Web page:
Assume I have a function g(x) that I want to integrate

∫∞−∞g(x)dx.

Of course assuming g(x) goes to zero at the endpoints, no blowups, nice function. One way that I’ve been fiddling with is to use the Metropolis-Hastings algorithm to generate a list of samples x1,x2,…,xn from the distributionproportionalto g(x), which is missing the normalization constant

N=∫∞−∞g(x)dx

which I will call p(x), and then computing some statistic f(x) on these x‘s:

1nn∑i=0f(xi)≈∫∞−∞f(x)p(x)dx.Since p(x)=g(x)/N, I can substitute in f(x)=U(x)/g(x) to cancel g from the integral, resulting in an expression of the form

1N∫∞−∞U(x)g(x)g(x)dx=1N∫∞−∞U(x)dx.

So provided that U(x) integrates to 1 along that region, I should get the result 1/N, which I could just take the reciprocal to get the answer I want. Therefore I could take the range of my sample (to most effectively use the points) r=xmax and let U(x) = 1/r for each sample I’ve drawn. That way U(x) evaluates to zero outside of the region where my samples aren’t, but integrates to 1 in that region. So if I now take the expected value, I should get:

E\left [\frac{U(x)}{g(x)}\right ] = \frac{1}{N} \approx \frac{1}{n} \sum_{i=0}^n \frac{U(x)}{g(x)}.I tried testing this in R for the sample function g(x) = e^{-x^2}. In this case I do not use Metropolis-Hastings to generate the samples but use the actual probabilities with

`rnorm`

to generate samples (just to test). I do not quite get the results I am looking for. Basically the full expression of what I’d be calculating is:

\frac{1}{n(x_{\max} – x_\min)} \sum_{i=0}^n \frac{1}{ e^{-x_i^2}}.

This should in my theory evaluate to 1/\sqrt{\pi}. It gets close but it certainly does not converge in the expected way, am I doing something wrong?`ys = rnorm(1000000, 0, 1/sqrt(2)) r = max(ys) - min(ys) sum(sapply(ys, function(x) 1/( r * exp(-x^2))))/length(ys) ## evaluates to 0.6019741. 1/sqrt(pi) = 0.5641896`

Edit for CliffABThe reason I use the range is just to easily define a function that is non-zero over the region where my points are, but that integrates to 1 on the range [-\infty, \infty]. The full specification of the function is:

U(x) = \begin{cases} \frac{1}{x_\max – x_\min} & x_\max > x > x_\min \\ 0 & \text{otherwise.} \end{cases}

I did not have to use U(x) as this uniform density. I could have used some other density that integrated to 1, for example the probability density

P(x) = \frac{1}{\sqrt{\pi}} e^{-x^2}.

However this would have made summing the individual samples trivial i.e.

\frac{1}{n} \sum_{i=0}^n \frac{P(x)}{g(x)} = \frac{1}{n} \sum_{i=0}^n \frac{e^{-x_i^2}/\sqrt{\pi}}{e^{-x_i^2} } = \frac{1}{n} \sum_{i=0}^n \frac{1}{\sqrt{\pi}} = \frac{1}{\sqrt{\pi}}.I could try this technique for other distributions that integrate to 1. However, I would still like to know why it doesn’t work for a uniform distribution.

**Answer**

This is a most interesting question, which relates to the issue of approximating a normalising constant of a density g based on an MCMC output from the same density g. (A side remark is that the correct assumption to make is that g is integrable, going to zero at infinity is not sufficient.)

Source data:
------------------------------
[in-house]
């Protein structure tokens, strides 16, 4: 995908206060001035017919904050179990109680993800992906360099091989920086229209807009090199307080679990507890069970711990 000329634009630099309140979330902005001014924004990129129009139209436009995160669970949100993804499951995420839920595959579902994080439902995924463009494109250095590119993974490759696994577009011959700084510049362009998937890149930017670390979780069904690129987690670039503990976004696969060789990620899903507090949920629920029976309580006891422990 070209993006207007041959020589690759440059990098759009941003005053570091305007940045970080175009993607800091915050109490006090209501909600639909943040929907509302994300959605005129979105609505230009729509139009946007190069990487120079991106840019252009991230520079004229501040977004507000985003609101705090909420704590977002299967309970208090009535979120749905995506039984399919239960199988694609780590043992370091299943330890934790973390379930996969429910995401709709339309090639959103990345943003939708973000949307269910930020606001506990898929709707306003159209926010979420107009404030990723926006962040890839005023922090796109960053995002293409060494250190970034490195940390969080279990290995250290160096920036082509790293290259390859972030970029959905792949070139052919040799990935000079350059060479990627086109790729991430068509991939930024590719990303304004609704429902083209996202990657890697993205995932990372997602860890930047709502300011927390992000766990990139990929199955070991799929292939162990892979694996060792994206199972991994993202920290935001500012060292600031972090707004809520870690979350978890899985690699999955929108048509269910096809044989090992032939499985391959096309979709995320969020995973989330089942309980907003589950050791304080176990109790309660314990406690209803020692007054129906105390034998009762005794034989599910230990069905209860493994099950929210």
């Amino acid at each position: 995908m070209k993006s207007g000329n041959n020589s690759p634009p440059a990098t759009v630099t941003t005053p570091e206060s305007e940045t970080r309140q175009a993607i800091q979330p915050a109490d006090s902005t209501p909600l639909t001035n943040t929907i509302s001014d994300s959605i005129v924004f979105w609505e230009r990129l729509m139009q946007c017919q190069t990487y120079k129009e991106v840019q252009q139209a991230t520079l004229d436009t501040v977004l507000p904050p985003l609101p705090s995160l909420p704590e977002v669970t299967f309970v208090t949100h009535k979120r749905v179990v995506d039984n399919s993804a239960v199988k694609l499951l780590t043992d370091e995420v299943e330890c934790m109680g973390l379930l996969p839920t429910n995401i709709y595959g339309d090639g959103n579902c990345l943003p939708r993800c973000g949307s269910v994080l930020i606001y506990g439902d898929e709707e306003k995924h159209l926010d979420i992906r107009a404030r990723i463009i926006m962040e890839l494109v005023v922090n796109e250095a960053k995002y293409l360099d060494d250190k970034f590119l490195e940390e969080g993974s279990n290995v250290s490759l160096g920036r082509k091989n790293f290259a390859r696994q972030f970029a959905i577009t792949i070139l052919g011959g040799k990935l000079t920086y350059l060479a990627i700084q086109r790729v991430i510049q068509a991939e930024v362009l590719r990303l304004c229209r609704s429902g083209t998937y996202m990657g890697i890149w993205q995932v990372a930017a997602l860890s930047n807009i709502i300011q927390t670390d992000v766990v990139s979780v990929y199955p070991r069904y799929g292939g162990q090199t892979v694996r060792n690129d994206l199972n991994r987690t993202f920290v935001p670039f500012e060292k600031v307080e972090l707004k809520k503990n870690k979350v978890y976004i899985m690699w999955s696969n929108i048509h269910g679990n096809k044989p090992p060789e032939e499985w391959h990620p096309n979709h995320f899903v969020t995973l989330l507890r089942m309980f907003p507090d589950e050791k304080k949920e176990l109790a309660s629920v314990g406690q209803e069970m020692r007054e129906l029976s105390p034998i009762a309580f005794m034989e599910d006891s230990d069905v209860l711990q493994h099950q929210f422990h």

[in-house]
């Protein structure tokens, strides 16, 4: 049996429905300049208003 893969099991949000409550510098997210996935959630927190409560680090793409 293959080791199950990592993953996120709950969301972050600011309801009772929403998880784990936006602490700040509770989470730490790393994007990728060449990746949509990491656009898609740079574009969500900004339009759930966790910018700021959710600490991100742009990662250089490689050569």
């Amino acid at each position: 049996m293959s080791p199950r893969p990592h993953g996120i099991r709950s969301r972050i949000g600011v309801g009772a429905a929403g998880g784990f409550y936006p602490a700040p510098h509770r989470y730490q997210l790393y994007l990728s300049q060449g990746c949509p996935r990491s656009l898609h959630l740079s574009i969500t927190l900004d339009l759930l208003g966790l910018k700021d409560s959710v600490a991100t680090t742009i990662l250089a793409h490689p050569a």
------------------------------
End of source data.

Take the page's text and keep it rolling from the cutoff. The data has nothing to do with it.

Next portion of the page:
In my opinion, the most relevant entry on this topic in regard to your suggestion is a paper by Gelfand and Dey (1994, JRSS B), where the authors develop a very similar approach to find\int_\mathcal{X} g(x) \,\text{d}xwhen generating from p(x)\propto g(x). One result in this paper is that, for any probability density \alpha(x) [this is equivalent to your U(x)] such that

\{x;\alpha(x)>0\}\subset\{x;g(x)>0\}the following identity

\int_\mathcal{X} \dfrac{\alpha(x)}{g(x)}p(x) \,\text{d}x=\int_\mathcal{X} \dfrac{\alpha(x)}{N} \,\text{d}x=\dfrac{1}{N}

shows that a sample from p can produce an *unbiased evaluation* of 1/N by the importance sampling estimator

\hat\eta=\frac{1}{n}\sum_{i=1}^n \dfrac{\alpha(x_i)}{g(x_i)}\qquad x_i\stackrel{\text{iid}}{\sim}p(x)

Obviously, the performances (convergence speed, existence of a variance, &tc.) of the estimator \hat\eta do depend on the choice of \alpha [even though its expectation does not]. In a Bayesian framework, a choice advocated by Gelfand and Dey is to take \alpha=\pi, the prior density. This leads to

\dfrac{\alpha(x)}{g(x)} = \dfrac{1}{\ell(x)}

where \ell(x) is the likelihood function, since g(x)=\pi(x)\ell(x). Unfortunately, the resulting estimator

\hat{N}=\dfrac{n}{\sum_{i=1}^n1\big/\ell(x_i)}

is the harmonic mean estimator, also called the worst Monte Carlo estimator ever by Radford Neal, from the University of Toronto. So it does not always work out nicely. Or even hardly ever.

Your idea of using the range of your sample (\min(x_i),\max(x_i)) and the uniform over that range is connected with the harmonic mean issue: this estimator does not have a variance if only because because of the \exp\{x^2\} appearing in the numerator (I suspect it could always be the case for an unbounded support!) and it thus converges very slowly to the normalising constant. For instance, if you rerun your code several times, you get very different numerical values after 10⁶ iterations. This means you cannot even trust the magnitude of the answer.

A generic fix to this infinite variance issue is to use for \alpha a more concentrated density, using for instance the quartiles of your sample (q_{.25}(x_i),q_{.75}(x_i)), because g then remains lower-bounded over this interval.

When adapting your code to this new density, the approximation is much closer to 1/\sqrt{\pi}:

```
ys = rnorm(1e6, 0, 1/sqrt(2))
r = quantile(ys,.75) - quantile(ys,.25)
yc=ys[(ys>quantile(ys,.25))&(ys<quantile(ys,.75))]
sum(sapply(yc, function(x) 1/( r * exp(-x^2))))/length(ys)
## evaluates to 0.5649015. 1/sqrt(pi) = 0.5641896
```

We discuss this method in details in two papers with Darren Wraith and with Jean-Michel Marin.

**Attribution***Source : Link , Question Author : Mike Flynn , Answer Author : Xi’an*